From here there are two options;

  1. Large Bus.
  2. Minivan.


Large Bus;


($3 US, $4.25 AUD, £2.25 , €2.75).

5 hours.

The large bus runs all day, roughly on the hour every hour, finishing at 16:00. To purchase tickets simply rock up to the bus terminal and buy a ticket for the day.

These buses take a lot longer and you won’t be allocated a seat, it is sort of a free for all. However for people who get carsick this might be a better option than the minivan.



฿150 / ฿200 for pickup services.

($5 US, $7.25 AUD, £3.75 , €4.50).

3 hours.

The minivan also leaves from the bus station, but you will get there a lot quicker. This ride can make people motion sick, given that there are about 700 turns on the way into Pai and the drivers are quite quick.

I took the minivan in both directions, and although I at one point did feel a bit odd, it never made me feel like I was about to vomit. It does happen though and I am not surprised after having done it.

If you want “door to door service” you can use a company like Aya Services and you only pay ฿200.

I think that is the best option available. It saves you getting to Chiang Mai Arcade bus terminal, which will cost you the ฿50 that you would save anyway, and it makes things a lot easier.

I put quotations around “door to door service” because at the other end I had to walk from Pai’s offices to my accommodation, so it isn’t truly door to door. Luckily Pai is so small you can walk most places quickly.


Scooter / Motorbike

The noble steeds are the quickest way to get to Pai. Depending on the bike, weather, how many stops you make and rider abilities it can take anywhere from 70-120 minutes.

If you want to do this by bike, Aya services can even take your bags for you in one of the minibuses that runs the route, then you pick them up at the other end. For those with just one backpack, you can take it with you if you prefer.

The costs for this vary depending on the type of motorbike you get. There is also a fee to do the trip one way, leaving the bike in Pai. However if you also ride the bike back to Chiang Mai (at a later date) then this fee is waived.

The scooter fee will be the rental cost/24-hour period, plus the drop off fee if required. A typical scooter or motorbike fee might therefore be between ฿200-500 depending on a range of other circumstances.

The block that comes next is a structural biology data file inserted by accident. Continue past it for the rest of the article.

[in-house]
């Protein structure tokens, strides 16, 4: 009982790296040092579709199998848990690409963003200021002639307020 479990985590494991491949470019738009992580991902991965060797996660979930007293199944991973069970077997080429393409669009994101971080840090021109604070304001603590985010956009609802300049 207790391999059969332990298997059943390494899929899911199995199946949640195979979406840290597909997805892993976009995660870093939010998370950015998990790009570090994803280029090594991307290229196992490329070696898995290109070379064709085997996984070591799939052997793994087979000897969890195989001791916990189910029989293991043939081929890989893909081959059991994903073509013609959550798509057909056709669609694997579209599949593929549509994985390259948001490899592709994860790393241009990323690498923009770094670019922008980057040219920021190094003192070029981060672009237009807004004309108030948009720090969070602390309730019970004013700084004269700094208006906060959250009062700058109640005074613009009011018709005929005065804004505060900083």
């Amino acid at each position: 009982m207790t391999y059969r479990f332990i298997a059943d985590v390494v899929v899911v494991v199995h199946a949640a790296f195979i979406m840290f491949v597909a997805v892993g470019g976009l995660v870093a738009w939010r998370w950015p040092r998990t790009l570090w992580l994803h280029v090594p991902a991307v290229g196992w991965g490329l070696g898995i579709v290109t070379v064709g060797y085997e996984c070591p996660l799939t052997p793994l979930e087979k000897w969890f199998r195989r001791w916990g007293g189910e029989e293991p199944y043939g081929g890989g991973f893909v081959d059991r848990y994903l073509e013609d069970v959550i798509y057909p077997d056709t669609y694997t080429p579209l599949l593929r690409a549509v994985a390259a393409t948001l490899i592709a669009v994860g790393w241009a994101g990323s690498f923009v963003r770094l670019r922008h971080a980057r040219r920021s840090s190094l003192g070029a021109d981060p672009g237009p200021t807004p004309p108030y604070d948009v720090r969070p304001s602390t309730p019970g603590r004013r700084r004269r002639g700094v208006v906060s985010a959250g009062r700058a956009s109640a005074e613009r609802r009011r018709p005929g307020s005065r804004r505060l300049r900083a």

*Price and conversions are done at the time of publishing and are subject to change.




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How Expensive is Pai?


Pai is quite a cheap place to hang out in Thailand, as is common with the north of Thailand in general. Food can be had from as little as ฿40-60 for the basic Thai meals, and scooter rental is as low as ฿100 for an old scooter.

Accommodation at a good hostel will cost you roughly ฿200/night. This is a bit more expensive than somewhere like Chiang Mai that has a lot more competition, but they can be found cheaper on Agoda sometimes.

Even petrol is cheaper here than it is in the south of Thailand.

What Is The Currency?


As part of Thailand, you will be using the Thai Baht here (฿).

At the time of writing the conversion rate is;

  • $0.03 US
  • $0.05 AUD
  • £0.03
  • €0.03

    Alternatively, 1 of each of the above currencies respectively will give you;

    • ฿30.55
    • ฿20.85
    • ฿39.95
    • ฿33.68

    Like sand through the hourglass, these are the days of our lives.

    (Shot on the Sony A7R III using the Sony FE 70-300mm f/4.5-5.6).

    Pai Travel Guide Part 2 – Things To Know Once You Arrive


    How to Get Around in Pai?



    There is no ride sharing apps in Pai, and you won’t need them either. Everybody rents a scooter in Pai at some point, and besides that scooter, walking is the other way that you will get around.

    Pai’s downtown area, or the central hub area as it is probably better described is small and easy to walk around. From its northwest corner to the southeast is about 700m in a straight line.

    It only covers 2.07km².

    Scooter Rental

    Scooters are still required however to visit the nearby attractions. These range from being only 2 kilometres away, such as the white Buddha, to 50km away for things like Tham Lod Cave.

    Scooter rental is cheap, with discounts given to those hiring for longer periods of time.

    I recommend using Dragonfly rental.

    The costs will be anywhere from ฿100 and upwards depending on the quality of the scooter and how long you rent it for. I got a very good scooter for ฿120/day over a 4 day period and it was in excellent quality.

    You will want good brakes if you like to go fast on the mountain roads out to Lod Cave or the hot-springs out of town.

    Where to Stay in Pai?


    I can strongly recommend Juno hostel in Pai. This hostel is away from all of the noise that plagues a lot of the hostels that are on the walking street (just read the reviews of those places if you don’t like noise) and has excellent value for money.

    You can’t really go wrong with any of the hostels here, but beware that the majority with the most central location have noise issues. Juno hostel is only 500m away, an easy walk still to the nightlife if you want it.

    They even have free washing if you stay for more than a few nights. The two guys that run the place are super friendly.

    For a more party like atmosphere try out Bodega Party Hostel, but don’t expect an early night.

    La Mom Hostelo also has good reviews, with the exception of the noise that people don’t like, but it is very good quality and as central as you can get.

    Where to Eat in Pai?